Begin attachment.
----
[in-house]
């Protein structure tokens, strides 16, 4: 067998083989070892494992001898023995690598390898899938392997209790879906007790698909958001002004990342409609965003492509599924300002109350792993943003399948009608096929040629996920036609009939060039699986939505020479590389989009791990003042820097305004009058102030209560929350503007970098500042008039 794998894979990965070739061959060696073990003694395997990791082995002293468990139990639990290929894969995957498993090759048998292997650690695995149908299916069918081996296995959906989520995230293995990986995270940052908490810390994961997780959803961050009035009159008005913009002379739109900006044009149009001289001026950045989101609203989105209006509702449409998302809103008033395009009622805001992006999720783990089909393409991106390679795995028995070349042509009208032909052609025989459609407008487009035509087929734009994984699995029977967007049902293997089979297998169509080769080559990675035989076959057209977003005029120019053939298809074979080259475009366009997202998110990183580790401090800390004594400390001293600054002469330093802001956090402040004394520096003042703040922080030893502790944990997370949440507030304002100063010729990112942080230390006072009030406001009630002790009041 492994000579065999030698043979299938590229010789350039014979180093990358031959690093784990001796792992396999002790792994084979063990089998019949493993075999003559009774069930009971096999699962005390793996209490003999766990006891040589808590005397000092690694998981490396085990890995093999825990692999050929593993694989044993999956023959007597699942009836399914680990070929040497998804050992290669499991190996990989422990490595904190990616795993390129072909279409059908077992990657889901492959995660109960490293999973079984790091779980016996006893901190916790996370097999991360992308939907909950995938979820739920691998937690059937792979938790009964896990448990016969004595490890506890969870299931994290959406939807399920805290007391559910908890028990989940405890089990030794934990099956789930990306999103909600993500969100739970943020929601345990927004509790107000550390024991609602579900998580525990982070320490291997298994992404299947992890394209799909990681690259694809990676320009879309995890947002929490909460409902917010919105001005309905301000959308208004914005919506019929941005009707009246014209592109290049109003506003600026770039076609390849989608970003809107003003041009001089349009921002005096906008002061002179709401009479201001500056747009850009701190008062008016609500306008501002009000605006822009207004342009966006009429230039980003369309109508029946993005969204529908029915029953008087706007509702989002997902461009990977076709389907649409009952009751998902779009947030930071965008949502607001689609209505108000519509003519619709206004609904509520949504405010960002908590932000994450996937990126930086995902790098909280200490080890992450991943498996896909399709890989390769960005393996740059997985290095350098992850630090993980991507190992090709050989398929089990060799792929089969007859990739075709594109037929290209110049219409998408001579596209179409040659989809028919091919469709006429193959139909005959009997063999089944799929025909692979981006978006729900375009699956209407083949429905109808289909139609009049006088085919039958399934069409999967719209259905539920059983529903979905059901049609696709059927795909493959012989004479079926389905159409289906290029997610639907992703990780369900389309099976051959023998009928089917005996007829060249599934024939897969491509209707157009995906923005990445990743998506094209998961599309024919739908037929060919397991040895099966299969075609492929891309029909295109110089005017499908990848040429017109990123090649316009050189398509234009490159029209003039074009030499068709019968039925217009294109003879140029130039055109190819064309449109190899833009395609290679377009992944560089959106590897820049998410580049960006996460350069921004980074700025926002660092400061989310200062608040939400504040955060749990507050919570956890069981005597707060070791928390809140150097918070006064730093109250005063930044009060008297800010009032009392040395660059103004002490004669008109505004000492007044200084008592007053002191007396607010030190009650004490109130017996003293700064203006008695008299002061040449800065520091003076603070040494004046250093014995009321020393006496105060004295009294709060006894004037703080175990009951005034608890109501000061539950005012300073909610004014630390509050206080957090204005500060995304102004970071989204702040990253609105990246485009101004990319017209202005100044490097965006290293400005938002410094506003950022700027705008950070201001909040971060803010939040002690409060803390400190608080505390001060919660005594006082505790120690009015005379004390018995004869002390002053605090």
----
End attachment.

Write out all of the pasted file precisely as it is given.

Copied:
[in-house]
């Protein structure tokens, strides 16, 4: 067998083989070892494992001898023995690598390898899938392997209790879906007790698909958001002004990342409609965003492509599924300002109350792993943003399948009608096929040629996920036609009939060039699986939505020479590389989009791990003042820097305004009058102030209560929350503007970098500042008039 794998894979990965070739061959060696073990003694395997990791082995002293468990139990639990290929894969995957498993090759048998292997650690695995149908299916069918081996296995959906989520995230293995990986995270940052908490810390994961997780959803961050009035009159008005913009002379739109900006044009149009001289001026950045989101609203989105209006509702449409998302809103008033395009009622805001992006999720783990089909393409991106390679795995028995070349042509009208032909052609025989459609407008487009035509087929734009994984699995029977967007049902293997089979297998169509080769080559990675035989076959057209977003005029120019053939298809074979080259475009366009997202998110990183580790401090800390004594400390001293600054002469330093802001956090402040004394520096003042703040922080030893502790944990997370949440507030304002100063010729990112942080230390006072009030406001009630002790009041 492994000579065999030698043979299938590229010789350039014979180093990358031959690093784990001796792992396999002790792994084979063990089998019949493993075999003559009774069930009971096999699962005390793996209490003999766990006891040589808590005397000092690694998981490396085990890995093999825990692999050929593993694989044993999956023959007597699942009836399914680990070929040497998804050992290669499991190996990989422990490595904190990616795993390129072909279409059908077992990657889901492959995660109960490293999973079984790091779980016996006893901190916790996370097999991360992308939907909950995938979820739920691998937690059937792979938790009964896990448990016969004595490890506890969870299931994290959406939807399920805290007391559910908890028990989940405890089990030794934990099956789930990306999103909600993500969100739970943020929601345990927004509790107000550390024991609602579900998580525990982070320490291997298994992404299947992890394209799909990681690259694809990676320009879309995890947002929490909460409902917010919105001005309905301000959308208004914005919506019929941005009707009246014209592109290049109003506003600026770039076609390849989608970003809107003003041009001089349009921002005096906008002061002179709401009479201001500056747009850009701190008062008016609500306008501002009000605006822009207004342009966006009429230039980003369309109508029946993005969204529908029915029953008087706007509702989002997902461009990977076709389907649409009952009751998902779009947030930071965008949502607001689609209505108000519509003519619709206004609904509520949504405010960002908590932000994450996937990126930086995902790098909280200490080890992450991943498996896909399709890989390769960005393996740059997985290095350098992850630090993980991507190992090709050989398929089990060799792929089969007859990739075709594109037929290209110049219409998408001579596209179409040659989809028919091919469709006429193959139909005959009997063999089944799929025909692979981006978006729900375009699956209407083949429905109808289909139609009049006088085919039958399934069409999967719209259905539920059983529903979905059901049609696709059927795909493959012989004479079926389905159409289906290029997610639907992703990780369900389309099976051959023998009928089917005996007829060249599934024939897969491509209707157009995906923005990445990743998506094209998961599309024919739908037929060919397991040895099966299969075609492929891309029909295109110089005017499908990848040429017109990123090649316009050189398509234009490159029209003039074009030499068709019968039925217009294109003879140029130039055109190819064309449109190899833009395609290679377009992944560089959106590897820049998410580049960006996460350069921004980074700025926002660092400061989310200062608040939400504040955060749990507050919570956890069981005597707060070791928390809140150097918070006064730093109250005063930044009060008297800010009032009392040395660059103004002490004669008109505004000492007044200084008592007053002191007396607010030190009650004490109130017996003293700064203006008695008299002061040449800065520091003076603070040494004046250093014995009321020393006496105060004295009294709060006894004037703080175990009951005034608890109501000061539950005012300073909610004014630390509050206080957090204005500060995304102004970071989204702040990253609105990246485009101004990319017209202005100044490097965006290293400005938002410094506003950022700027705008950070201001909040971060803010939040002690409060803390400190608080505390001060919660005594006082505790120690009015005379004390018995004869002390002053605090």